Think foods like "microfauna," that of which develops and grows over time as your aquarium matures with diverse and copious amounts of life from bacteria. I would encourage you to research keeping Red Linckia Starfish, like yours, and understanding that these animals are easily challenged by unstable aquariums. Here's a short excerpt:

The Orange Linckia is one of the harder to keep starfish, as they are very sensitive to changes in pH, temperature, and salinity changes. Because of this they are susceptible to bacterial infections that can quickly cause the decomposition of the leg portions of the Linckia. Care should be taken to inspect Linckia frequently for parasitic snails, which usually take on the color of it’s host. Remove them immediately upon detection as they suck out fluid and tissue. Linckia need a very long and slow acclimation period prior to introduction into the display aquarium. These starfish grow to 6 inches in size and should be kept in very large aquariums. Linckia starfish consume bacterial films, and sponges. Because of this, they should be introduced into well established aquaria of no less than 1 year. Diet If introduced to a large well established aquarium, very little needs to be done to supplement Linckias. Occasional offerings of clam, mussel or scallop may be appreciated but rarely accepted. The bacterial film that comprises the mainstay of the Linckias diet usually appears in abundance in well established and seasoned aquariums. Supplemental feedings of meaty foods is usually not enough to sustain them.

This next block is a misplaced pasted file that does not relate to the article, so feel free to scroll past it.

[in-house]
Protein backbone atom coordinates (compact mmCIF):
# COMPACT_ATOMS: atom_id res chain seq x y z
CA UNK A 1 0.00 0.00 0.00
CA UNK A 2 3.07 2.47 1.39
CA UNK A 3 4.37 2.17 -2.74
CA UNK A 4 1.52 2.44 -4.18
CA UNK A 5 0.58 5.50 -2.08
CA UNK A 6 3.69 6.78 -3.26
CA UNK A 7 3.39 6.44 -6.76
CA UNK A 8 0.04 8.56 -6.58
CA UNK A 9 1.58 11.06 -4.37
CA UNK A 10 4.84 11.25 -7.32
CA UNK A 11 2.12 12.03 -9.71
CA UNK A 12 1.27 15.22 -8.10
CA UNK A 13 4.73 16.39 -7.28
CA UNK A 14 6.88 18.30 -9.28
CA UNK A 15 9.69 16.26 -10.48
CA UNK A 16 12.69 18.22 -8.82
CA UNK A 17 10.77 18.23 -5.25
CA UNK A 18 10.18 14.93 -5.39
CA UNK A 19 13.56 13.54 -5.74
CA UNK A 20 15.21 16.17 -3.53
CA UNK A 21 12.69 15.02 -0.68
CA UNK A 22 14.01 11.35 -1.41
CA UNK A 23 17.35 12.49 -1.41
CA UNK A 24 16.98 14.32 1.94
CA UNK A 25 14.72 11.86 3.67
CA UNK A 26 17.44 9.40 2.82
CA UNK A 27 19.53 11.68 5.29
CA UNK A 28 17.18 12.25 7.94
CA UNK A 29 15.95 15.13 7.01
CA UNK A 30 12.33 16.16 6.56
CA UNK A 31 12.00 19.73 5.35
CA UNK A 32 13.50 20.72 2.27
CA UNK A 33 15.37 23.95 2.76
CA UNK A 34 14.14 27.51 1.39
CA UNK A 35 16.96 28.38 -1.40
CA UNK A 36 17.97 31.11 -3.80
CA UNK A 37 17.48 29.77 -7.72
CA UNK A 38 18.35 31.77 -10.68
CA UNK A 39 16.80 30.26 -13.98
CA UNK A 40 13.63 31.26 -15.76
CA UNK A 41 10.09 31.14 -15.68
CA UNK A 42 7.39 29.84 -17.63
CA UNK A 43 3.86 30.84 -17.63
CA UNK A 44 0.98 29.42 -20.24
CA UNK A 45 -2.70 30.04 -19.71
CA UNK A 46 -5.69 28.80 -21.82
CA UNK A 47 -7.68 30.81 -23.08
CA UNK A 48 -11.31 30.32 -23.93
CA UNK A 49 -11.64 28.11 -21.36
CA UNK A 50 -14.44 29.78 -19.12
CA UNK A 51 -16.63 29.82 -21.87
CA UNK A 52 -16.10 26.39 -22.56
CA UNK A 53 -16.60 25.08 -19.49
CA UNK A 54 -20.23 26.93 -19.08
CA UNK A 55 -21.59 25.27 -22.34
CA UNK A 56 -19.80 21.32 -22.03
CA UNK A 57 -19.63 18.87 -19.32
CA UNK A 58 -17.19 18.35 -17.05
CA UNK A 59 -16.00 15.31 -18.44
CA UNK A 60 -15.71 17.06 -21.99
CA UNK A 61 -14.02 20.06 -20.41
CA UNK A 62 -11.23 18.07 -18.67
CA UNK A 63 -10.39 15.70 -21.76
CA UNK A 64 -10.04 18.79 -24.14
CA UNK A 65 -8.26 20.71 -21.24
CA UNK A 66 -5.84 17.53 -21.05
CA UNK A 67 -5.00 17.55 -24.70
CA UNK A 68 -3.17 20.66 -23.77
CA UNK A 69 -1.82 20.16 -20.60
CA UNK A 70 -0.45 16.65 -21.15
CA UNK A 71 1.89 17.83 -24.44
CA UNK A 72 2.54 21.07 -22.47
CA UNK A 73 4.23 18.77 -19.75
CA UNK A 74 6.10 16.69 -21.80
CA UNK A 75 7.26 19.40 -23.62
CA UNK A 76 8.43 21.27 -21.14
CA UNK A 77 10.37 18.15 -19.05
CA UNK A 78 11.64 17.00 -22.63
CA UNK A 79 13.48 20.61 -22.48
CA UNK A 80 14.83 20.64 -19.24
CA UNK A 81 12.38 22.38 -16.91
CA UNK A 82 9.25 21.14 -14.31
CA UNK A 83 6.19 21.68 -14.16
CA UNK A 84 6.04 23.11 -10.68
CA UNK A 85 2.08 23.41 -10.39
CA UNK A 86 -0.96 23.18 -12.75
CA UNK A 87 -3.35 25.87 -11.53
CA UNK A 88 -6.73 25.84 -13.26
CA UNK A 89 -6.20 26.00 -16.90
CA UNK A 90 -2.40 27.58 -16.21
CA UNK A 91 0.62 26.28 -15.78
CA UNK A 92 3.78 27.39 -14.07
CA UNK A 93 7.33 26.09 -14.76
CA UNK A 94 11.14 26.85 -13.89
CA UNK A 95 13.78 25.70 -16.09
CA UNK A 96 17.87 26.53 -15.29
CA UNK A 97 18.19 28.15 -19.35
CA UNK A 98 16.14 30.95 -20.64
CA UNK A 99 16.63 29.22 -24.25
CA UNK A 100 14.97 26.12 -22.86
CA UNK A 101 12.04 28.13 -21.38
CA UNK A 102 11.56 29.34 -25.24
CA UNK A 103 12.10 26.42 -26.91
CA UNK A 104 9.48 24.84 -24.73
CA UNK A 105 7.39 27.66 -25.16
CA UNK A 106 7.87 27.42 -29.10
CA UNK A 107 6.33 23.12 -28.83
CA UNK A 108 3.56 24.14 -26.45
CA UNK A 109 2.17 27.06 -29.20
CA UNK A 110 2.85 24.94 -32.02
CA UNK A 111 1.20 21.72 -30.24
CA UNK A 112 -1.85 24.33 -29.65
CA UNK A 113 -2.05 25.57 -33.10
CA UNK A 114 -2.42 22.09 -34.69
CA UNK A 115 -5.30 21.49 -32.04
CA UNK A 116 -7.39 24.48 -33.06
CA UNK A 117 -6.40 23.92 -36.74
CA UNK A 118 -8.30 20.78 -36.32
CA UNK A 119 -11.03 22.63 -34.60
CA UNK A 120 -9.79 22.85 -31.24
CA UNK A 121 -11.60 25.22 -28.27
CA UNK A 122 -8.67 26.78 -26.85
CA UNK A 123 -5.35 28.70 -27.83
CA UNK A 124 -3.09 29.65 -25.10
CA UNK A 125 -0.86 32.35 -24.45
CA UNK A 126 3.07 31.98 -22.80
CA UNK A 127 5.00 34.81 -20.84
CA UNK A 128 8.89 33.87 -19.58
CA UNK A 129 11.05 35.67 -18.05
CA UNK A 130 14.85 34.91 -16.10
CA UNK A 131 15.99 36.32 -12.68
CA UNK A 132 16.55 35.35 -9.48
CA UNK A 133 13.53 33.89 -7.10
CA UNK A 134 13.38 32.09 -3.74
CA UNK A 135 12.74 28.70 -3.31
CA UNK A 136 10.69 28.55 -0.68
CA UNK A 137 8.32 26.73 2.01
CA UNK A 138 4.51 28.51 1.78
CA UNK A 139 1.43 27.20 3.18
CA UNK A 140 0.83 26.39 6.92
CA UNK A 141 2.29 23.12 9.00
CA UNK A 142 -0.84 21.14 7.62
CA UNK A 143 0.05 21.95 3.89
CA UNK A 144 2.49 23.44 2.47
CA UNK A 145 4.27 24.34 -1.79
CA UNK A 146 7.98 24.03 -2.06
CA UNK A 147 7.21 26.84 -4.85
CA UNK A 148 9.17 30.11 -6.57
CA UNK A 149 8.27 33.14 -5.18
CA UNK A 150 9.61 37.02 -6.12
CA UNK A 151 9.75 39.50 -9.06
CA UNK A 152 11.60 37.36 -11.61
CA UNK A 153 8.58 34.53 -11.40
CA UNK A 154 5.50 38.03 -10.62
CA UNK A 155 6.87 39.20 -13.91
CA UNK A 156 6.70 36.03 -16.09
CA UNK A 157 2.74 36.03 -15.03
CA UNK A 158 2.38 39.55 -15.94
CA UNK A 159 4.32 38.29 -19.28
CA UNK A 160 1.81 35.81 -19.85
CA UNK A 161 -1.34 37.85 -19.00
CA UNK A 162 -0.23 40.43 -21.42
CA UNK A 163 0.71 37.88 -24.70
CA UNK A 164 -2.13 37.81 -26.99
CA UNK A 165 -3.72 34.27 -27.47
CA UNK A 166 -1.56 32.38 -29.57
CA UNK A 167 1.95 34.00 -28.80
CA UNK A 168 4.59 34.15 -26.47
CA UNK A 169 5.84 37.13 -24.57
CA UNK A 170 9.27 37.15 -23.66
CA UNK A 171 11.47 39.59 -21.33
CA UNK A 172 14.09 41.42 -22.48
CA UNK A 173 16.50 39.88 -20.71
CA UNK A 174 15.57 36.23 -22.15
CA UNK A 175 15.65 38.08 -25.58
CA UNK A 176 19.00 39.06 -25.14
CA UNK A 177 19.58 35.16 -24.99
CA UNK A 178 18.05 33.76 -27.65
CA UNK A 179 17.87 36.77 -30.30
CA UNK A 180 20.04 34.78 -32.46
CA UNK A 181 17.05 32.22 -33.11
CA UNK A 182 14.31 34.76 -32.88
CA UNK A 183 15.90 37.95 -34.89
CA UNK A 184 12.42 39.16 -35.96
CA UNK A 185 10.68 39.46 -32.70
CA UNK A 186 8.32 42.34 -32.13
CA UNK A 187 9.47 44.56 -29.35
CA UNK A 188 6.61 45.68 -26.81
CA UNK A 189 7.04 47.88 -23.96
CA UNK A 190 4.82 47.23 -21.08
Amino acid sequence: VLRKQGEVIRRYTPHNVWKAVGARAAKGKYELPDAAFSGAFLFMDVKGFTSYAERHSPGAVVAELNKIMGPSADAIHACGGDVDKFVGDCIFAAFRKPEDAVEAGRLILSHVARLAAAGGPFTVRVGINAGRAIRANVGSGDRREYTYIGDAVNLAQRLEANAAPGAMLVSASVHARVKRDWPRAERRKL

Thank you so much, I appreciate it.
 

Timbo

Got Reef?
Location
Monroe
Agree with other posts that your tank is not established to support a starfish. In my opinion you should remove it and get it into a fellow reefers well established tank or bring it to a LFS. It will not live long in your tank.
 

Josh

in the coral sea...
Manhattan Reefs
Real Reefer
Supporter
Location
Union Square, NY
You don't need to directly feed it, but it needs to eat some of the detritus in the tank, maybe some algae on the rocks and glass. If your tank isn't a little bit dirty it won't have anything to eat, so it won't move around very much.
 

Bon

New Reefer
Hello, I have been having my aquarium for 3 months now and have 2 clownfish, 2 shrimp, 4 crabs, 2 snails, 1 goby and I recently
Starfish has now moved, its alive!!! but is not currently moving any arms.
My orange starfish was not curled up but stopped moving for three days, JHowever. he was not decomposing. I assumed he was dead, but then next morning he was on the side of the aquarium! Hasn't missed a beat since. No idea why he did this. My only starfish I have ever had. Tank is almost a year old.

added a red starfish 4 days ago. This morning my starfish was active as always moving around the tank, sand and live rock.

However, when I got home from work today I found my starfish laying on its back curled up completely and not moving. I tried moving it a bit with the net but it was stiff. I checked the temperature, salt levels, ammonia, ph, nitrate, nitrite, hardiness, etc. Everything was fine.

What is wrong with it? Is it dead? Or is it dying? What should I do?


The first images are from when it was active. And the last image is from today.